Tuesday, September 3, 2013

Almost a year ago in the French Alps

September 5, 2012, almost a year ago,  a British family (of Iranian descent) were on a family holiday in Chevaline,  near Annecy, in the Savoy region close to the French Alps. The father Saad al-Hilli, 50, his wife, Iqbal, 47, and her mother, Suhaila al-Allaf, 74, were shot dead, mid-afternoon in their parked BMW station wagon at point blank range in a lay by on a country road. Their daughter Zainab, then aged seven, was shot in the shoulder and beaten unconscious on the head in the attack while outside at the pull off area while another daughter, Zeena, four, escaped unhurt after hiding on the floor of the family's BMW station wagon under the skirt of her dead mother for eight hours.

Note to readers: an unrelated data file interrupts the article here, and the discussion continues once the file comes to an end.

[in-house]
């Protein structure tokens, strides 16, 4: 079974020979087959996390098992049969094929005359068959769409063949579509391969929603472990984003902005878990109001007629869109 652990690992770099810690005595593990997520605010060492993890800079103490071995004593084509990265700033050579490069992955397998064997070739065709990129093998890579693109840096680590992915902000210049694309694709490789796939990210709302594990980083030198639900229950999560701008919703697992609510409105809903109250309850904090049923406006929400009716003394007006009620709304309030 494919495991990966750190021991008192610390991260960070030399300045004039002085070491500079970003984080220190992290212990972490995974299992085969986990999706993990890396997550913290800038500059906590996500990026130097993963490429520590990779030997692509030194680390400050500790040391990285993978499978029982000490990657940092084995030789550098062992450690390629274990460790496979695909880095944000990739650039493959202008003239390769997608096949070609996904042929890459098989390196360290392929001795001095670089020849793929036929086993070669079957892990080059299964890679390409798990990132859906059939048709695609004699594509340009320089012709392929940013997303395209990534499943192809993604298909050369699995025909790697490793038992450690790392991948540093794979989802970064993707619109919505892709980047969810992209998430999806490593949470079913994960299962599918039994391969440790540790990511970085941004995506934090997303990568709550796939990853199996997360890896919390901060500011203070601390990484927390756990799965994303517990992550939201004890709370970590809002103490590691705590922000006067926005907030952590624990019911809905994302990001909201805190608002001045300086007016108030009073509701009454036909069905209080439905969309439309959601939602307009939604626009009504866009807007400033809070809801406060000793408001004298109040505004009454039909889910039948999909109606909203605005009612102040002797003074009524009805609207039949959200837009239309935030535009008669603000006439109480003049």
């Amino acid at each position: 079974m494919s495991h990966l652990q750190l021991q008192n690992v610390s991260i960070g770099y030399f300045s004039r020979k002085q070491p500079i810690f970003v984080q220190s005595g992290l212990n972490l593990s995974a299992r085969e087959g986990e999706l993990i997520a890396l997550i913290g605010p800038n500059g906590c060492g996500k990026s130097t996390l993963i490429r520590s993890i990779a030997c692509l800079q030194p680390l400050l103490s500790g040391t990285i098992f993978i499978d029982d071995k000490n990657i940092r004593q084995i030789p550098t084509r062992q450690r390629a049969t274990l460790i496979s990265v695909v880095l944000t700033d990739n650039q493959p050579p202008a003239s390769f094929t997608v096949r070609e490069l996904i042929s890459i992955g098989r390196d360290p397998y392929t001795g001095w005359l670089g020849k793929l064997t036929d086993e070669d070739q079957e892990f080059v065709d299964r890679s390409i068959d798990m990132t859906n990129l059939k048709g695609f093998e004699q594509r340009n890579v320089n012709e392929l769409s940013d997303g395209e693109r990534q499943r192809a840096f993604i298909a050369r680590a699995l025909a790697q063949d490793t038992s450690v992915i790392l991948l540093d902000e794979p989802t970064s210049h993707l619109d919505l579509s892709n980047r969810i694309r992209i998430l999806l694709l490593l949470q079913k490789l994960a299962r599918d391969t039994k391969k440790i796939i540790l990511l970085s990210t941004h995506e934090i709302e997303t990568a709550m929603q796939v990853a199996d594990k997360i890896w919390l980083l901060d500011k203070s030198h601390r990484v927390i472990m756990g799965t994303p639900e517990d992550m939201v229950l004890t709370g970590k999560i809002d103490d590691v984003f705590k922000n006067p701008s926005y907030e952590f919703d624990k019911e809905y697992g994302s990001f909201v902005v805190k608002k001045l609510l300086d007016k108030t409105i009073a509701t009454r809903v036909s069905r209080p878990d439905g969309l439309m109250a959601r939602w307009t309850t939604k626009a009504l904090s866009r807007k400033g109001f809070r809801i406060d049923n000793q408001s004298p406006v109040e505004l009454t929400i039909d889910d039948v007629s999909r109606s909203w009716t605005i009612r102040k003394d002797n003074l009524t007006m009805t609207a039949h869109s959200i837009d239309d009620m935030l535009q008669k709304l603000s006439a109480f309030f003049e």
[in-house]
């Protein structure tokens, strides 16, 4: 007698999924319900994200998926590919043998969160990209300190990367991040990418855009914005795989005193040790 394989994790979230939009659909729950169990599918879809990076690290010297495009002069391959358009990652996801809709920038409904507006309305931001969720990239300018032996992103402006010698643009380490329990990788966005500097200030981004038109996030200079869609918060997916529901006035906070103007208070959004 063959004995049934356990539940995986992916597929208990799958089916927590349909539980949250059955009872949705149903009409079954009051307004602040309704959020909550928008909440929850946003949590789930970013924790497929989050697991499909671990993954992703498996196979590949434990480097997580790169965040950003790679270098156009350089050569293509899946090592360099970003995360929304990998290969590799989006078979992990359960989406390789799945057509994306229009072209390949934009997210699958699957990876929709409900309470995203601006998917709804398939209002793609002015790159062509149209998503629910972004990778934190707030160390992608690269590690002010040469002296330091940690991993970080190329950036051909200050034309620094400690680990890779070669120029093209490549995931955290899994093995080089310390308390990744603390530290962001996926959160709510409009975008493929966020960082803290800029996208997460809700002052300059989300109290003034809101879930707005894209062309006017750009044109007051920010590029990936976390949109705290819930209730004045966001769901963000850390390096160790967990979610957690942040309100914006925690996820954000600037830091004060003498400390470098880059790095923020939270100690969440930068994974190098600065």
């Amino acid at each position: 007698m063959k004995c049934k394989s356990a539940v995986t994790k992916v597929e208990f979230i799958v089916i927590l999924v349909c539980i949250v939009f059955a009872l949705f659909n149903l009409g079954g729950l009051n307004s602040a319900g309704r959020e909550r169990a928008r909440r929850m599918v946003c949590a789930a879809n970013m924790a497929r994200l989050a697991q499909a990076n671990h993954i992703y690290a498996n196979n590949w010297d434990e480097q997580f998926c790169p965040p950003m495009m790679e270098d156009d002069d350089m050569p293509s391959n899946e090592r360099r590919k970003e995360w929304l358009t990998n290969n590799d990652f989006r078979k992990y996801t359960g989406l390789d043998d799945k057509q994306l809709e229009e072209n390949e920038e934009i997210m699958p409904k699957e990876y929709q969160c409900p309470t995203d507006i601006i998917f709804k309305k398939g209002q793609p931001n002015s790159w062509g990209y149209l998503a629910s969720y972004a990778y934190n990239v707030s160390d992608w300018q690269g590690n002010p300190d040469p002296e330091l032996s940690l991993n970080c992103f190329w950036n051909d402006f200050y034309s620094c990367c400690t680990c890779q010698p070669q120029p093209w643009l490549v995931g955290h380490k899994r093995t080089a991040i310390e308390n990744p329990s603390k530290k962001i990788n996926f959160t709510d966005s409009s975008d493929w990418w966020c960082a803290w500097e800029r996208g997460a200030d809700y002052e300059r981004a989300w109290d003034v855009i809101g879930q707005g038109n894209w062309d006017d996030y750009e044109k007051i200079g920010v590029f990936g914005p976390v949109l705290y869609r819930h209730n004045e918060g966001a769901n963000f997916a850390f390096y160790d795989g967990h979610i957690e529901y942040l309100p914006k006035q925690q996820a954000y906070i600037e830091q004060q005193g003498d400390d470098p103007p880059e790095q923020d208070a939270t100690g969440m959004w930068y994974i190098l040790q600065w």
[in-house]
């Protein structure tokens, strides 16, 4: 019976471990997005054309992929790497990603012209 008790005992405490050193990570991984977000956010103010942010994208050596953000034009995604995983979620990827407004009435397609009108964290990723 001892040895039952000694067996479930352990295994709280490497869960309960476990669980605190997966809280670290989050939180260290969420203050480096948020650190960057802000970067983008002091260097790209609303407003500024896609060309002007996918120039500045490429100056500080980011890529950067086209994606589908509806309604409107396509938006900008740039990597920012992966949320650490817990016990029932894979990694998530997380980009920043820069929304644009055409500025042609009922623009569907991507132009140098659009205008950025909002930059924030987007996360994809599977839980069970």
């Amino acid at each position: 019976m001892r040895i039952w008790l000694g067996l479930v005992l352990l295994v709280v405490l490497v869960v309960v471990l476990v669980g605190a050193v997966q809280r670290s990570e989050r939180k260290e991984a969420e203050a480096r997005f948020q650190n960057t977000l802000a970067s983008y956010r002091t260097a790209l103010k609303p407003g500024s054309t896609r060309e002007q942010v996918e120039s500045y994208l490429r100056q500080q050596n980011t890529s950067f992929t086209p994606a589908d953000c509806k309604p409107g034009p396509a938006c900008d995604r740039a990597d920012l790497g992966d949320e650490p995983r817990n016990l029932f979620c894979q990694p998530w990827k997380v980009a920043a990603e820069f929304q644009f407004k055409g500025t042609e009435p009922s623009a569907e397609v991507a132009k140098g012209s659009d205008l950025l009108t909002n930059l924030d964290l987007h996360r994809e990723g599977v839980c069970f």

(*The black dot is the family's campsite, the red dot is the murder location.)
A passing cyclist, Frenchman Sylvain Mollier, 45, a father of three who lived nearby, at first the police believed, appeared to have stumbled across the scene, was also shot and murdered in the attack, his body found at the rest stop by the BMW's front wheels.

In the timeline of these murders on the country road, only several minutes (investigators believe) went by before a French hiker - who'd heard shots from a hiking path - discovered the scene and immediately called in Emergency on his cell phone. Bret Martin, a British man, a former RAF pilot, resident of
the area, was driving on this road, briefly saw a motorcycle zoom ahead and then the BMW with a man lying shot on the ground by it's wheels.